Every Which Way

An exciting “new” title to research and explore with the staging on a plinth so the design is to be judged and viewed all around. I like this staging – it makes me think about every angle of a design being interesting and slightly different.

In the centre of the “structure” I have a plain glass vase, tall and rectangular for the minimum of plant materials in this design that require a water source. The vase itself is covered in packing paper that is perforated which gives it the ability to be semi transparent as well as making it pliable.

The main “structure”, as you can probably guess, is made with paper rolls either from paper towels or toilet paper. I knew it would be something of a challenge for the judges as not all are yet accepting of paper being a plant material even though the judging rules might say it these days.

The rolls have been glued at random lengths and angles to give me the “every which way” structure for placing the plant materials. I have placed banksia stems in the vase and also through the adjacent rolls with banksia foliage, dried smoke bush, aspidistra and gymea leaves in other rolls to follow the lines created by them (the rolls).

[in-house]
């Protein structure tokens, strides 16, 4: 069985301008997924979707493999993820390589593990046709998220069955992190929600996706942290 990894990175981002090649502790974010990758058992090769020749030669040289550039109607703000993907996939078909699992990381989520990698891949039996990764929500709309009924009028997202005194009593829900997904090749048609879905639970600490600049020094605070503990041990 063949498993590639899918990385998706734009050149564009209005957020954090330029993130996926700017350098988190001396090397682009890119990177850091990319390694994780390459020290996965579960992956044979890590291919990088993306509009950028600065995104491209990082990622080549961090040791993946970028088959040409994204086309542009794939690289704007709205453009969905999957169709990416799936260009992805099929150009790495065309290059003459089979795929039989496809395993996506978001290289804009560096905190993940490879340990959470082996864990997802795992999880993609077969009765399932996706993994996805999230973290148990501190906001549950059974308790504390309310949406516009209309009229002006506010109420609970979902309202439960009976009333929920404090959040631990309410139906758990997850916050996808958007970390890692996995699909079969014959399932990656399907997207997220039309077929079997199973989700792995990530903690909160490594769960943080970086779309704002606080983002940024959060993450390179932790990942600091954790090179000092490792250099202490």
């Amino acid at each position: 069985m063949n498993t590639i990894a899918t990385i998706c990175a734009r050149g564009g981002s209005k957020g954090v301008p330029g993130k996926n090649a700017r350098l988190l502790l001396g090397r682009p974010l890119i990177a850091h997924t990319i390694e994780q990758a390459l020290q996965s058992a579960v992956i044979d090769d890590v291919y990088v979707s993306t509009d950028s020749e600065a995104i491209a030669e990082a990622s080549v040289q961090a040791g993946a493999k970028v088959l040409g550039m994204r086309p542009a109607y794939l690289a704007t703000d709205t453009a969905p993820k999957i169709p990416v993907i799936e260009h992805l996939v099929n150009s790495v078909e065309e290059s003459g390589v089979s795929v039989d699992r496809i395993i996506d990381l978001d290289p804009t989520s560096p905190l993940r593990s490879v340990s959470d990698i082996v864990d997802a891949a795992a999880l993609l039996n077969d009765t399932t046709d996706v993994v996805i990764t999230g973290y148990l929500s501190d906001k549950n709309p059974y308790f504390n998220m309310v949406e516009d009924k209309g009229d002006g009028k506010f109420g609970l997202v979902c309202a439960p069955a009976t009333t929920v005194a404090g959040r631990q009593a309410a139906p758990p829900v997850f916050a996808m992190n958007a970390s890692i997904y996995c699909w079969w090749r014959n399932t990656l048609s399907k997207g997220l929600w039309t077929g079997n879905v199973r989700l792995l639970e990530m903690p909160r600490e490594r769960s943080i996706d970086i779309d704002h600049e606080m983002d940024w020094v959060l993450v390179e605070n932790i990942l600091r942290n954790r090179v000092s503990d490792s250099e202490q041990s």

A piece of the perforated packing paper is placed under the vase in the centre of the space to repeat its use and allow the design to be separated from the plinth.

This design placed second.

Judges comments: Interesting interpretation of the class title. More attention to repetition of plant material would help.

My comments on review: I think there is too much bare paper roll on view. Covering some of them with aspidistra or gymea foliage would still give the structure but allow more of the plant material to dominate the design. A vine or some other linking through all the rolls would also lift this design in interpretation.

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